I don't know why a change in OEM front rotors and pads would make such a difference in braking performance but it did. I take back all the bad things I've said about my Gen1's braking performance!
I had a somewhat similar experience with my Regal back in the day. Due to price and convenience, I bought Wagner "OEM equivalent" pads from Autozone. They were horrible. I exchanged them for two other, "better" pads (which were MORE expensive than OEM) before finally getting a refund and picking up OEM AC Delco pads from the local dealer. It braked like new again.
 

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Here's something that took me by surprise and I still don't know why. I tow a heavy boat on summer weekends and I've gone through a few brake pads in my time, especially on the front rotors. I've never liked how my Gen1 stopped; it was okay with out a load but once I loaded my truck up, it did not stop very well. Just last month, I finally had to get new front rotors as well as pads this time around. After talking with the Honda dealership's mechanics they convinced me to stick with the OEM rotors (which are two piece vented) and OEM pads. Now my Gen1 stops like never before; it's like I have a new truck. The bite point is higher and has an overall stronger stopping ability, particularly under load, than I have ever experienced before. It's like I'm driving a sports car; well that may be an exaggeration, but it's stopping power is much improved.

I don't know why a change in OEM front rotors and pads would make such a difference in braking performance but it did. I take back all the bad things I've said about my Gen1's braking performance!
Could also be that this is the first time anyone ever did a brake bleed and got 100% of the air out. If you couple that with the new pads and rotors both being thicker than the old warn set, it would certainly combine to make for a higher bite point.
 

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In the Honda line we've owned 3 Pilots, (including our current 2013 model), a CR-V, an Element, an Accord and an S2000.

The S2000 brakes are in a different category. I don't recall anything negative (or positive) about the brakes in the Element, CR-V or Accord.

But EVERY Pilot we've owned has had terrible brakes. All have been back to the dealer several times to repair a judder during slow stopping that is normally caused by warped discs in other cars. Rotors have been turned, replaced, new pads, pretty much everything inside the wheel and the problem always returned in 2-3 weeks. We haven't towed anything behind any of them and don't abuse the cars. I am convinced that Pilot brakes (especially the fronts) are under sized or under engineered for the vehicle. My wife loves the Pilot and doesn't notice it as much as I do. It's her primary vehicle but every time I drive it I dog cuss the brakes.......

I am worried that this will become an issue with our new G2 Ridgeline, but barring that possibility I really like the brakes. They are crisp, easy to predict and use. Haven't towed anything yet and we are no longer towing boats, just a small cargo trailer in the future which I don't expect to be an issue......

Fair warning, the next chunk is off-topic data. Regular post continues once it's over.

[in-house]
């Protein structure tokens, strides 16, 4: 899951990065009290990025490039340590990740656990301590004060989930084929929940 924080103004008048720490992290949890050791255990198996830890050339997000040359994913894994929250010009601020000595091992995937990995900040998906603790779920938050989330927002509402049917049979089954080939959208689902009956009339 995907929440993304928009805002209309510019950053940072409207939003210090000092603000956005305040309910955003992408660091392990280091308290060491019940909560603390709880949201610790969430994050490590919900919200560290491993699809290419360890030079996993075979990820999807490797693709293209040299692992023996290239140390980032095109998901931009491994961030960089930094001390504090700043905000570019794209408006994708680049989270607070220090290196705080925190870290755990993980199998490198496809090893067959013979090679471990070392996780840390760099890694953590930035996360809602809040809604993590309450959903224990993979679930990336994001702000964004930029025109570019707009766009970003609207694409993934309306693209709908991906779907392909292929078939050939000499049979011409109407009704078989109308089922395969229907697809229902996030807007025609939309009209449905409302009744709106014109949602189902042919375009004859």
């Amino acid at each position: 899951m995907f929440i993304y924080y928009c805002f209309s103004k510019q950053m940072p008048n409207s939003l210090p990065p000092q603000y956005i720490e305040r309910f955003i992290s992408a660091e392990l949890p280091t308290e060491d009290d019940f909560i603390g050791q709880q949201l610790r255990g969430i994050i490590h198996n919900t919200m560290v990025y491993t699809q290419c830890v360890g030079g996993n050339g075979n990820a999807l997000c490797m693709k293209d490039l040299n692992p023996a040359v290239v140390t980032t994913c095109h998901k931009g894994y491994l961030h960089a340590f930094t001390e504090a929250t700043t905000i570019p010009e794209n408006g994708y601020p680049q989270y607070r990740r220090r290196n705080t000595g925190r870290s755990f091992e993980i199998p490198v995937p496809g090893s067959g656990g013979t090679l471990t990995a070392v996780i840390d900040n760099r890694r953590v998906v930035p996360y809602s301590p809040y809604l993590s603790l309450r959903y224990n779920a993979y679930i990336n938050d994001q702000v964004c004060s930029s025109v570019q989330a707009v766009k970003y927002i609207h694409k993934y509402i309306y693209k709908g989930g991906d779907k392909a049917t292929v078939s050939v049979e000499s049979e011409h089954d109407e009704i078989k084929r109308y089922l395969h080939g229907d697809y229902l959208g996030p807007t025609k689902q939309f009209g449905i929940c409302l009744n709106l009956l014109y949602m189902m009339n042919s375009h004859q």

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Discussion Starter #16
Could also be that this is the first time anyone ever did a brake bleed and got 100% of the air out. If you couple that with the new pads and rotors both being thicker than the old warn set, it would certainly combine to make for a higher bite point.
I have wondered about this. The three things that shorten the pedal distance until the brakes take hold, in my experience, are pads, rotors and bleeding. But the last thing tends to be true specifically with older vehicles. Would you have any reason to bleed the brake system at 1,000 miles? I might try new pads and get the brakes bled anyway.

Despite the great articles and things that I've read about brake pads, I'm more confused than ever about what to replace them with. I don't even know what material the existing brake pads are made of. One clue: they don't give off a lot of dust. Also, if faster summer stops means slower winter stops, that's a problem for me in Northeast.
 

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Discussion Starter #17 (Edited)
duplicated.
 

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I have wondered about this. The three things that shorten the pedal distance until the brakes grip, in my experience, are pads, rotors and bleeding. But the last thing tends to be true specifically with older vehicles. Would you have any reason to bleed the brake system at 1,000 miles? I might try new pads and get the brakes bled anyway.

Despite the great articles and things that I've read about brake pads, I'm more confused than ever about what to replace them with. I don't even know what material the existing brake pads are made of. One clue: they don't give off a lot of dust. Also, if faster summer stops means slower winter stops, that's a problem for me in Northeast.
You forgot a fourth reason: brake line material. As someone mentioned upthread, stainless steel brake lines can make a substantial difference, depending on how long the "rubber" brake lines are. This is a common mod among racers and enthusiasts, particularly in the motorcycling world.
 

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Took my new Ridgeline to Colorado last week for a family vacation. Six of us so we also took my wife's BMW X5. Returning from Silverton 24 miles south to the condo we rented, son-in-law driving the Honda, not too fast but over the pass. When we got to the condo and got out I immediately smelled that the Honda's brakes has overheated. Son-in-law said he had not noted any loss in braking. X5's brakes had not overheated.

Had an Acura MDX some years ago. Driving fast out of Los Alamos toward Santa Fe, brakes faded so much the front started shuddering when the brakes were applied. Returned home and traded in the Acura.

Like the Honda, fits what I want, make not take it to the mountains again.